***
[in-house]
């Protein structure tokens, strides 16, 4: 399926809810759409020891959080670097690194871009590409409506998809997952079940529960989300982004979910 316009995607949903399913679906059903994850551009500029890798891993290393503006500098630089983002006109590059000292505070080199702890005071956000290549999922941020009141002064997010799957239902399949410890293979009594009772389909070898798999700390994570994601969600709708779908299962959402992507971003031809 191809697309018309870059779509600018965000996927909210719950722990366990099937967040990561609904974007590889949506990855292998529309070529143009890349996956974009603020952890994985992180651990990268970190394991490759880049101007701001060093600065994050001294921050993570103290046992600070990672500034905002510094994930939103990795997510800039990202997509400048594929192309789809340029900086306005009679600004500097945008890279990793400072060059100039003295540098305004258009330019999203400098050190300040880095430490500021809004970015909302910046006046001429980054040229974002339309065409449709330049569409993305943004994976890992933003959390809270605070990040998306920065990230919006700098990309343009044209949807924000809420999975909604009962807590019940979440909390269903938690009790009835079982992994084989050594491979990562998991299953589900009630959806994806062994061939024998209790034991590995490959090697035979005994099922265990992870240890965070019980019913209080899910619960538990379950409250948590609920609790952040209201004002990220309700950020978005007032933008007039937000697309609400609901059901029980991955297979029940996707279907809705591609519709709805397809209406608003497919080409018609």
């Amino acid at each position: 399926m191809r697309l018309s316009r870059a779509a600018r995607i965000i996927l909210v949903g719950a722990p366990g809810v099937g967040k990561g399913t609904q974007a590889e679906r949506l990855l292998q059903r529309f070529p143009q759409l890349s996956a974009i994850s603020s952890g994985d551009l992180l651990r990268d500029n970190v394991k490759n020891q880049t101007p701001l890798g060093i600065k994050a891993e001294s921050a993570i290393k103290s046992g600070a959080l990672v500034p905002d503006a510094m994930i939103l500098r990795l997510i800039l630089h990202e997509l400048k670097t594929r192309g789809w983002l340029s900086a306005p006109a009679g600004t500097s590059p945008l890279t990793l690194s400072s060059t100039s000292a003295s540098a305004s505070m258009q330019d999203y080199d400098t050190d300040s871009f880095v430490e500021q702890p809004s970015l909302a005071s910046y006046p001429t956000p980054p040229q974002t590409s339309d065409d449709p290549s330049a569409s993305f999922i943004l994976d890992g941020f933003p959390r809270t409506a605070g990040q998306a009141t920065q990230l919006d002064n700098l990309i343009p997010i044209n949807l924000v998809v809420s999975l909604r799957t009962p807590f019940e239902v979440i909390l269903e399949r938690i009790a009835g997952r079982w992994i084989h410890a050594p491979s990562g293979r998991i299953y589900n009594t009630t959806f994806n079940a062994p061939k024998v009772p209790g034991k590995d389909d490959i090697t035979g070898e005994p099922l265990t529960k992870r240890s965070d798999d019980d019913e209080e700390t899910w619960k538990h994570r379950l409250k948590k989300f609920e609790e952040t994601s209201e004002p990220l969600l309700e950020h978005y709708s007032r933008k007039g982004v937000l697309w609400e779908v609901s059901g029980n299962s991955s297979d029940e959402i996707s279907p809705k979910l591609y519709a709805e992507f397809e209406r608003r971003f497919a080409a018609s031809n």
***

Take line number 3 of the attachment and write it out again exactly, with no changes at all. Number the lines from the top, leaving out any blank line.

């Amino acid at each position: 399926m191809r697309l018309s316009r870059a779509a600018r995607i965000i996927l909210v949903g719950a722990p366990g809810v099937g967040k990561g399913t609904q974007a590889e679906r949506l990855l292998q059903r529309f070529p143009q759409l890349s996956a974009i994850s603020s952890g994985d551009l992180l651990r990268d500029n970190v394991k490759n020891q880049t101007p701001l890798g060093i600065k994050a891993e001294s921050a993570i290393k103290s046992g600070a959080l990672v500034p905002d503006a510094m994930i939103l500098r990795l997510i800039l630089h990202e997509l400048k670097t594929r192309g789809w983002l340029s900086a306005p006109a009679g600004t500097s590059p945008l890279t990793l690194s400072s060059t100039s000292a003295s540098a305004s505070m258009q330019d999203y080199d400098t050190d300040s871009f880095v430490e500021q702890p809004s970015l909302a005071s910046y006046p001429t956000p980054p040229q974002t590409s339309d065409d449709p290549s330049a569409s993305f999922i943004l994976d890992g941020f933003p959390r809270t409506a605070g990040q998306a009141t920065q990230l919006d002064n700098l990309i343009p997010i044209n949807l924000v998809v809420s999975l909604r799957t009962p807590f019940e239902v979440i909390l269903e399949r938690i009790a009835g997952r079982w992994i084989h410890a050594p491979s990562g293979r998991i299953y589900n009594t009630t959806f994806n079940a062994p061939k024998v009772p209790g034991k590995d389909d490959i090697t035979g070898e005994p099922l265990t529960k992870r240890s965070d798999d019980d019913e209080e700390t899910w619960k538990h994570r379950l409250k948590k989300f609920e609790e952040t994601s209201e004002p990220l969600l309700e950020h978005y709708s007032r933008k007039g982004v937000l697309w609400e779908v609901s059901g029980n299962s991955s297979d029940e959402i996707s279907p809705k979910l591609y519709a709805e992507f397809e209406r608003r971003f497919a080409a018609s031809n």